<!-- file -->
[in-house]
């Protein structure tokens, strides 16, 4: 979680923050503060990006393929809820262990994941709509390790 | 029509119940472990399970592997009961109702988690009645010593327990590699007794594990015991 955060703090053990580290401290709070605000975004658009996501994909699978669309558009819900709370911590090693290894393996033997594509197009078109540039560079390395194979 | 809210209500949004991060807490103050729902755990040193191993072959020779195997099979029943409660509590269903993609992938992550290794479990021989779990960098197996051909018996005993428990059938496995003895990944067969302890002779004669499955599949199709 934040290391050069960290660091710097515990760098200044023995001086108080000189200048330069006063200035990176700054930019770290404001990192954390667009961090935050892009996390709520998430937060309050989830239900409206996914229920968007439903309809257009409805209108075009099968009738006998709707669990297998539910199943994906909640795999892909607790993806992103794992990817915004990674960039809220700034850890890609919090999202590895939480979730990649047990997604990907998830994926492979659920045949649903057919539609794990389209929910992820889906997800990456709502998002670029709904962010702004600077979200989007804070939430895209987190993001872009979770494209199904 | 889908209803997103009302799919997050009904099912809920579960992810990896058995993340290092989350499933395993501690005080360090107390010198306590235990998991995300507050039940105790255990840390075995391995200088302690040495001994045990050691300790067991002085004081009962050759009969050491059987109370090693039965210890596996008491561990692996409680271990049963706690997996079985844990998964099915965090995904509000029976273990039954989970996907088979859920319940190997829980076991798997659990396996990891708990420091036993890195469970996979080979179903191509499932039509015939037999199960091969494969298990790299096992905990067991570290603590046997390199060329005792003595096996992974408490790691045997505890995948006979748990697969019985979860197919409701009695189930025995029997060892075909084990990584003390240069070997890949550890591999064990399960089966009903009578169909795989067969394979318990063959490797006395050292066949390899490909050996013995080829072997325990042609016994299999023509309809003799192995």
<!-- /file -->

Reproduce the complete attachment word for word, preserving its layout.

[in-house]
């Protein structure tokens, strides 16, 4: 979680923050503060990006393929809820262990994941709509390790 | 029509119940472990399970592997009961109702988690009645010593327990590699007794594990015991 955060703090053990580290401290709070605000975004658009996501994909699978669309558009819900709370911590090693290894393996033997594509197009078109540039560079390395194979 | 809210209500949004991060807490103050729902755990040193191993072959020779195997099979029943409660509590269903993609992938992550290794479990021989779990960098197996051909018996005993428990059938496995003895990944067969302890002779004669499955599949199709 934040290391050069960290660091710097515990760098200044023995001086108080000189200048330069006063200035990176700054930019770290404001990192954390667009961090935050892009996390709520998430937060309050989830239900409206996914229920968007439903309809257009409805209108075009099968009738006998709707669990297998539910199943994906909640795999892909607790993806992103794992990817915004990674960039809220700034850890890609919090999202590895939480979730990649047990997604990907998830994926492979659920045949649903057919539609794990389209929910992820889906997800990456709502998002670029709904962010702004600077979200989007804070939430895209987190993001872009979770494209199904 | 889908209803997103009302799919997050009904099912809920579960992810990896058995993340290092989350499933395993501690005080360090107390010198306590235990998991995300507050039940105790255990840390075995391995200088302690040495001994045990050691300790067991002085004081009962050759009969050491059987109370090693039965210890596996008491561990692996409680271990049963706690997996079985844990998964099915965090995904509000029976273990039954989970996907088979859920319940190997829980076991798997659990396996990891708990420091036993890195469970996979080979179903191509499932039509015939037999199960091969494969298990790299096992905990067991570290603590046997390199060329005792003595096996992974408490790691045997505890995948006979748990697969019985979860197919409701009695189930025995029997060892075909084990990584003390240069070997890949550890591999064990399960089966009903009578169909795989067969394979318990063959490797006395050292066949390899490909050996013995080829072997325990042609016994299999023509309809003799192995």